This is the fifth part in a six-part online photography tutorial and education series teaching you how to create great compositions with any camera and how to quickly start to improve your photography. Click to read parts I & II & III & IV. And if you love this kind of content, click here and make sure you are subscribed to my free “The Art of Seeing” newsletter.
Okay, so in the last part of learning online how to create better and more impactful compositions and improve your photography overall, we covered the fact that you absolutely have to check for your highlights to make sure they serve a purpose and are not distracting. (Click here to read the blog post again if the details are a little fuzzy).
Today’s lesson is ALL about those distractions in your compositions. This is another one of those mistakes I see photographers make All. The. Time., even a surprising number of folks who have been at this for a while now, as well as students in my in-the-field workshops.
This is what I am talking about: Checking the edges of your frame, making sure there are no weird things sticking out.
Remember when we talked about simplicity as a way to create pleasing, soothing compositions that invite the viewer to spend more time with your photograph instead of getting stressed out and leaving?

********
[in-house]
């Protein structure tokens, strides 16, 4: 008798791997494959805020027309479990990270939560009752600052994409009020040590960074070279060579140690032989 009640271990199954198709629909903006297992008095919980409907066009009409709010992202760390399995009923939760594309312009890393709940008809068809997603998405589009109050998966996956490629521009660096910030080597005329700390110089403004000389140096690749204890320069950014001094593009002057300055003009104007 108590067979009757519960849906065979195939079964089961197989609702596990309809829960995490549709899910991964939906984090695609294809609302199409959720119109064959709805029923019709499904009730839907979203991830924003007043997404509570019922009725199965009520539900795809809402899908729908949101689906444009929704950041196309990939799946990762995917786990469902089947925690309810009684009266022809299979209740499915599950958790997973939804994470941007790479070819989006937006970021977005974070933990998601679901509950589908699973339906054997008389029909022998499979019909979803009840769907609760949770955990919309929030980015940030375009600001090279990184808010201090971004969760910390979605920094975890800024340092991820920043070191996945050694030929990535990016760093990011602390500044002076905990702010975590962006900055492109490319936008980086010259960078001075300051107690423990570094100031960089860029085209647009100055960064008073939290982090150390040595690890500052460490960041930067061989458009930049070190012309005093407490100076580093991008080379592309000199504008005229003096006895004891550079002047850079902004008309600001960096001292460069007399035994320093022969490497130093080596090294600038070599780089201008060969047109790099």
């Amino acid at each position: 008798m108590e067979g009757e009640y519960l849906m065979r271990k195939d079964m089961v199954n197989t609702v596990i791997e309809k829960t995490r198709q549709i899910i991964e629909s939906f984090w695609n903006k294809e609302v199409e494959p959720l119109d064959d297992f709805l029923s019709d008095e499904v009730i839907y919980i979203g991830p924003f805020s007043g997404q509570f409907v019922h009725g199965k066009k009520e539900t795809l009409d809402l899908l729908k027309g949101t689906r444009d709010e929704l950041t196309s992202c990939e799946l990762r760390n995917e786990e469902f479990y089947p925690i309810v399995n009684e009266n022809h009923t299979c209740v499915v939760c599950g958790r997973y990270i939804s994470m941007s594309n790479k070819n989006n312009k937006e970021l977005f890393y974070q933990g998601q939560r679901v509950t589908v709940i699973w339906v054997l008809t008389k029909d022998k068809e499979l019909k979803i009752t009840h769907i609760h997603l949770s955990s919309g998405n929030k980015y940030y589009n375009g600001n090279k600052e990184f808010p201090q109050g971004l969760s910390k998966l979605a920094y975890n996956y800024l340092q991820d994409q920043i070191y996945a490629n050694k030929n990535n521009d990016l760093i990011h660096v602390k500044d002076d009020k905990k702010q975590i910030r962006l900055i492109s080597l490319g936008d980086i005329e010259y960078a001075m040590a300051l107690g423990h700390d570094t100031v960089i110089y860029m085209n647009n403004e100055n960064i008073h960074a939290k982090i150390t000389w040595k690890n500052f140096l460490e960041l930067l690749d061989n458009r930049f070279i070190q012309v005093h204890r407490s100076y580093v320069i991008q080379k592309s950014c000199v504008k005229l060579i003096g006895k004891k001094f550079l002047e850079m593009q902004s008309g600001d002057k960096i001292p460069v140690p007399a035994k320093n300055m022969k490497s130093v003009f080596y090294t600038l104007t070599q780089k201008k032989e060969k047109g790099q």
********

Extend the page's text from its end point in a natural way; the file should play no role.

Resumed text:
Well, distractions add to that stress, because they lower that soothing simplicity. You want to make sure everything that ends up in your frame serves a purpose. A random brand sticking into the right side of your frame without it serving that purpose is unacceptable. We are not including things in our frame “just because they are there.” Every element in our frame is there because we asked ourselves: “Why do I want to photograph this”, and we had a good enough reason to put the camera on a tripod and start framing the scene.
So… if that random branch, that random fence post, whatever it is, is in your frame, your job is to reframe the composition… to slightly move to the left or the right, to zoom in a little bit more, whatever it takes. You want clean edges of your frame. Nothing says beginning photographer like not taking care of this issue.
I am not trying to sound like a stickler, or militant about enforcing this rule… But it is so, so important, because, again: We aim to create a piece of art with our photography (because we are expressing ourselves through our photography). Art is supposed to soothe the soul of those who engage with it. Distractions limit that experience.
Think about it differently: Your photographs are an invitation to the viewer to step through a portal, to enter a world that’s different from their current reality. Well… What kind of door are you more likely to step through: The one that swings wide open and offers an unobstructed view of what’s on the other side? Or one that does open but then you have to shove aside a bunch of prickly branches to get a better glimpse of what’s behind them?
Don’t make your viewers work to even get to a point where they can start responding to your image emotionally.